I have been intrigued by this question for quite a while now. The existing literature, however, has been mostly tilted towards the analysis of individual technological capacities of the said nations. Such studies would well illustrate how powerful the US, China or Russia respectively are in their technological development. However, they would much too often leave out an in-depth examination of how their collective cooperation with allies position them within their competition with potential adversaries. To cover this gap, I have dedicated my recent research to the investigation of technological cooperation within traditional close geopolitical partnerships. In this regard, while comparing Anglo-American high-tech partnership built on liberal ideology with Sino-Russian technological partnership predicated on authoritarian practices, I have discovered a number of noteworthy discrepancies.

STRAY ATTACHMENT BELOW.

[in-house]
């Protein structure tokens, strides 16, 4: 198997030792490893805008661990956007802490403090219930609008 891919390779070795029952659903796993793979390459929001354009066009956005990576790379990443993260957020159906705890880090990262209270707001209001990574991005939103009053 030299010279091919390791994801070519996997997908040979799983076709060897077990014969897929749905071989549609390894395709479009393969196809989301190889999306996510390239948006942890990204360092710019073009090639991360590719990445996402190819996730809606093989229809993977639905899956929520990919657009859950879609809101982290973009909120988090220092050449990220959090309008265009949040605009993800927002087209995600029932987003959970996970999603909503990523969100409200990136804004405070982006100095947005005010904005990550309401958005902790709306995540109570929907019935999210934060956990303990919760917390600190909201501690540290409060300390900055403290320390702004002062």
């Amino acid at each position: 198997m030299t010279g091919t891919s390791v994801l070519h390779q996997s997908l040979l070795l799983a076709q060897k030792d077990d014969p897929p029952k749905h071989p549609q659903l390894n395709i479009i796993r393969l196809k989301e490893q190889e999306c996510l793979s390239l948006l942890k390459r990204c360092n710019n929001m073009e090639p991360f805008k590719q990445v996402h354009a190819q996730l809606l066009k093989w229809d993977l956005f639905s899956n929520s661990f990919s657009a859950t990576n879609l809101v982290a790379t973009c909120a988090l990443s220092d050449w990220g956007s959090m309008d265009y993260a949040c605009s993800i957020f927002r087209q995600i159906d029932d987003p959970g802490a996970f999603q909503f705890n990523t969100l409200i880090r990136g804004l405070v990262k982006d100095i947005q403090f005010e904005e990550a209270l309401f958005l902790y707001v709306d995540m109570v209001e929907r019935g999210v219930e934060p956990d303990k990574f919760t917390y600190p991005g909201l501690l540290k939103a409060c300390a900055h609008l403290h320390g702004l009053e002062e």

Based on the available data, Anglo-American strategic technological partnership is much more powerful and better arranged than its Sino-Russian counterpart. There exists a high degree of coordination and interoperability between the US and UK, which allows them to cooperate productively on network defense and cybersecurity. Examples of this include multifaceted cooperation between US and UK computer emergency readiness teams (US-CERT and CERT-UK) for critical information infrastructure protection, the cyber data sharing mechanisms between American NSA and the FBI, on the one hand, and UK Government Communications Headquarters (GCHQ) and the Security Service (MI5), on the other, as well as their joint cyber exercises and war games, like those involving the Bank of England and commercial banks from London and New York in 2015, which allowed them to practice assertive, pre-emptive and deterrent operations in cyberspace. Both countries have also conducted joint digital surveillance through UK-U.S. SIGINT agreement and the cooperation framework between US NSA’s PRISM program and GCHQ’s TEMPORA program. Finally, there exists a strong network of public-private partnerships in the area of cyber-technologies within Anglo-American partnership. Both governments actively cooperate with tech giants such as Facebook and Twitter in accessing communication chains of terror suspects. Google’s DeepMind assisted UK’s national healthcare provider NHS in elaborating AI solutions to improve diagnostics and treatment of diseases. On another occasion, leading private technological companies from the US and UK such as Lockheed Martin, FireEye and Amazon Web Services participated in the signing ceremony of the Cyber Accord between US and UK governments in 2018, which highlighted the influence of private companies in boosting US-UK high-tech cooperation. All this, coupled with vibrant academic collaboration and exchange of scientific expertise, like that within Cambridge vs. Cambridge cybersecurity competition between MIT and the University of Cambridge, makes up a diverse, interoperable and well-coordinated mechanism for technological cooperation between the US and UK.